Differences in susceptibilities of S. aureus mutants towards Lysostaphin and LytM can be explained by their substrate specificities

Composition of the cell wall PG of Staphylococci, including e.g., S. aureus, S. simulans, S. epidermidis, can be modulated by intracellular enzymes. For instance, gene products of fem (factor essential to methicillin resistance) family members, i.e., femX, femA and femB catalyse nonribosomal insertion of mono-(Gly5), di-(Gly4-Gly3) and di-(Gly2-Gly1) glycines into the glycine cross-bridge in S. aureus PG, respectively32. Reduced susceptibility of S. aureus βfemB and βfemAB mutant strains towards LSS has been observed earlier30,33. We pondered whether the length of the cross-bridge of S. aureus could influence the catalytic efficiency or target bond specificity of LSS and LytM. To this end, we studied hydrolysis of PG fragments 8 and 9 mimicking tri- and monoGly cross-bridge composition of PG in S. aureus ΔfemB and βfemAB mutants, respectively (Fig. 4). Interestingly, LSS hydrolyses 8 with an increased rate as compared to 7. Furthermore, specificity increases i.e., cutting of glycyl-glycine bond, corresponding to the site “2” in 7 and site “6” in 8, is not observed. Quite surprisingly, we also observed that LSS is able to hydrolyse substrate 9, devoid of glycyl-glycine bond. Instead, LSS hydrolyses the Lys Nζ-monoGly C isopeptide bond. The rate of hydrolysis is, however, drastically lower (1.3%) than that of the amide bond between glycines in 7. This result is excellent agreement with earlier studies on S. aureus ΔfemB and βfemAB mutants and muropeptides extracted from these strains. Indeed, lytic efficiency of LSS against ΔfemB mutant is not drastically reduced while the minimum inhibitory concentration (MIC) is three orders of magnitude higher for the βfemAB mutant32. A dramatic reduction of LSS lytic performance against βfemAB mutants was likewise observed in a turbidity reduction assay30. However, residual lytic activity of LSS can be explained by its ability to hydrolyse the Lys Nζ-monoGly isopeptide bond existing in the βfemAB mutant.

Similar results were obtained with LytM except for the scissile bond specificity. Even if the number of glycines in the cross-bridge is reduced from five to three, LytM is still able to hydrolyse both D-Ala-Gly and glycyl-glycine bonds (sites “1” or “5”) (Fig. 4). This is in accordance with results on shortened linear peptides (Fig. S5) as well as with previous turbidity reduction assay data on ΔfemB mutant30. However, if stem peptides are crosslinked with only a single glycine in the cross-bridge (9), LytM displays diminished activity by 8-fold in comparison to 7. Yet somewhat surprisingly, considering the cleavage of D-Ala-Gly bond in substrate 14 (KDAGG, Fig. S5), LytM hydrolysed the Lys Nζ -monoGly C isopeptide bond. This again provides rationale for non-negligible lytic activity observed for LytM on βfemAB mutants although devoid of glycyl-glycine peptide bonds in their cross-bridge30.

Next we tested the activity of LSS and LytM on PG fragments originating from so-called lysostaphin immunity factor (Lif/epr)-containing strains of S. aureus, that is the significance of serine substitutions in the PG cross-bridge on substrate hydrolysis3436. Of the two PG fragments, 10 and 11, having Gly2 or Gly3 replaced by a serine, only 11 was hydrolysed by LSS. LSS cleaved the bond between Gly1 and Gly2 in 11 although with a rate 30-fold slower than that for substrate 2. The results with LSS correlate well with earlier observations that show only fractional lytic activity of LSS towards Staphylococcal strains with serine in the cross-bridge30. LytM was able to hydrolyse both PG fragments. 11 was cleaved similarly to the PG fragment 2, whereas LytM specifically cleaved the D-Ala-Gly amide bond in 10 as it contains serine in the second position. The rates of substrate hydrolysis were not drastically lower i.e., by a factor of 4.3 (10) and 1.5 (11) in comparison to 2. These data provide rationale to the observed differences in lytic efficiencies of LSS and LytM on S. aureus cells having serine substitutions in the cross-bridge30. Hence, given that LytM exhibits significant catalytic activity towards D-Ala-Gly cleavage, it is less susceptible to serine substitutions in the cell wall PG. LytU hydrolysed only the amide bond between Gly3-Gly4 in 10 and no activity was detected with 11 as serine substitution for Gly3 results in non-scissile bonds Gly2-Ser3 and Ser3-Gly4 in 11. The effect of serine in a fragment containing an isopeptide bond was not tested in this study.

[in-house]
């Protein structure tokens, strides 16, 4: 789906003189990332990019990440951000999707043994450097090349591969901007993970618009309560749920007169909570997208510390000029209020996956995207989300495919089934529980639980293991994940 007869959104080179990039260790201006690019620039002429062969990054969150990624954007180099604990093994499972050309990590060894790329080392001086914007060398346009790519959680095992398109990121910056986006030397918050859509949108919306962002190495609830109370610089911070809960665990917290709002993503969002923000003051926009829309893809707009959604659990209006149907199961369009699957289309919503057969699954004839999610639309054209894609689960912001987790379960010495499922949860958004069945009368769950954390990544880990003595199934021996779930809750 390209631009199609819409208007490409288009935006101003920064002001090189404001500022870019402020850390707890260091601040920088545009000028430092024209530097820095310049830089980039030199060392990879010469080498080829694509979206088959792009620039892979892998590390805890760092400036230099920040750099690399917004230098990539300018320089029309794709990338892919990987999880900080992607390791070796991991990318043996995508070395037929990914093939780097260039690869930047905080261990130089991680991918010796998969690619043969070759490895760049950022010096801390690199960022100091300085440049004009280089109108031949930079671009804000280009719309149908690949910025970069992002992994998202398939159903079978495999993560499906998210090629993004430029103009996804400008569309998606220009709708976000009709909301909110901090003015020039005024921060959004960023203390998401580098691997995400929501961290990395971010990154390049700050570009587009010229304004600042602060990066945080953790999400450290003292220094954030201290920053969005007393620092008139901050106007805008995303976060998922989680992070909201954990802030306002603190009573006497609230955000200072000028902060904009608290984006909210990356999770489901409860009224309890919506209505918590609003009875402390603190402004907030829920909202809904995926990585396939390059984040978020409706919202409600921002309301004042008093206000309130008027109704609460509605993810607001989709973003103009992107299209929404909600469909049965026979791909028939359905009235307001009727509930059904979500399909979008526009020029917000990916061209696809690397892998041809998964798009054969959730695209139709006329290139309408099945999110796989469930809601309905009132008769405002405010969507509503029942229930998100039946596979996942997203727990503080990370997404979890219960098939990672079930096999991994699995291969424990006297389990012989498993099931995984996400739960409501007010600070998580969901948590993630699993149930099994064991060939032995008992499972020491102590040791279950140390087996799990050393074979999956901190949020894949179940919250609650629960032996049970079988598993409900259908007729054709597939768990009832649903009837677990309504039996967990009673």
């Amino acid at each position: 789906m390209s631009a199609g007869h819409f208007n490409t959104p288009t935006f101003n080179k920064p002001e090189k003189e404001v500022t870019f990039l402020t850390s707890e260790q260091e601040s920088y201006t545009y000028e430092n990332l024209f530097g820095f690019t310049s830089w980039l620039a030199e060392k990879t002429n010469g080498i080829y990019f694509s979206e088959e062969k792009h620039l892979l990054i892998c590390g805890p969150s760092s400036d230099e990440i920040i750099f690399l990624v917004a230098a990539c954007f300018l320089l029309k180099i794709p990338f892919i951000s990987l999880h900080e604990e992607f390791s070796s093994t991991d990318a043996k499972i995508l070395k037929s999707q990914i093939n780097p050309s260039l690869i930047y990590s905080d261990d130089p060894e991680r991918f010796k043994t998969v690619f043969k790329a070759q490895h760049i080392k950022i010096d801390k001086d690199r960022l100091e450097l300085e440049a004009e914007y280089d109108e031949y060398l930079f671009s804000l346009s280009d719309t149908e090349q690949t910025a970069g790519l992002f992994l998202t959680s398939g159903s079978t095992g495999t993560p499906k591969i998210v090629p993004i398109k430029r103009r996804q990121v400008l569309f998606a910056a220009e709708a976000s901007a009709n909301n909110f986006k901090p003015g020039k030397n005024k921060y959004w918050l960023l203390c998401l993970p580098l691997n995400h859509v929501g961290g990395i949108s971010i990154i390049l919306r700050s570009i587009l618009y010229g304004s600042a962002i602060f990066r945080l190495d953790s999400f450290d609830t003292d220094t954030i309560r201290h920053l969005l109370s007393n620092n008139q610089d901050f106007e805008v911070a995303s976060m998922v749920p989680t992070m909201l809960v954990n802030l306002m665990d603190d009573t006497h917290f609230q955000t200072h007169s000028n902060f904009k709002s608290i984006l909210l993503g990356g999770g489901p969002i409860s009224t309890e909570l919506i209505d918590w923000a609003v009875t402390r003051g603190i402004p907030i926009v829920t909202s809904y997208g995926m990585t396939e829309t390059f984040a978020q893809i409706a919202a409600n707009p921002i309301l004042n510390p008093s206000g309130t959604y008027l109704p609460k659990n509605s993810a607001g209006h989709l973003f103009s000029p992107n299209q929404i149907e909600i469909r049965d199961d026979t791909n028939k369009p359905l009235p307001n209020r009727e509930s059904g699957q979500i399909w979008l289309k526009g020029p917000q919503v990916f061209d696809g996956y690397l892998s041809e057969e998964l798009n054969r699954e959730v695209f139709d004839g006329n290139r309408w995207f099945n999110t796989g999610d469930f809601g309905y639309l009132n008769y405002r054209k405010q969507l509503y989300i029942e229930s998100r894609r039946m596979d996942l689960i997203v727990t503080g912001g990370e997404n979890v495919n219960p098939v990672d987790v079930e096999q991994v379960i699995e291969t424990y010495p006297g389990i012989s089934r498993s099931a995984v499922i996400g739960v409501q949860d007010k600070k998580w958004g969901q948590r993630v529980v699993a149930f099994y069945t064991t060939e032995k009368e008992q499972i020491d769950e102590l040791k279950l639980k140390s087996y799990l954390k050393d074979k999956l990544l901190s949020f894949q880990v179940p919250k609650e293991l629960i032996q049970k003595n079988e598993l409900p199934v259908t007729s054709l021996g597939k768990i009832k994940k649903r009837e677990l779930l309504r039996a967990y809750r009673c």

Structural level perspective on deviating substrate specificities for LSS and LytM

We combined the detailed substrate-level information in terms of real time reaction kinetics and scissile bond specificities together with the existing structural models available for LSS and LytM to glean structural-level understanding of enzyme specificities. Based on these data and using the nomenclature formulated by Schechter and Berger37, we delineated substrate specificities for LSS and LytM (Fig. 5). It is clear that LSS is a glycyl-glycine endopeptidase as P1 and P1’ positions are invariably occupied by Gly residues. However, the rate of hydrolysis increases when D-Ala occupies the P2 position, that is when LSS recognises a D-Ala-Gly cross-link in the cell wall. LytM is flexible regarding the P1 site, it can be accommodated either by D-Ala or Gly, whereas the P1’ position is invariably occupied by Gly.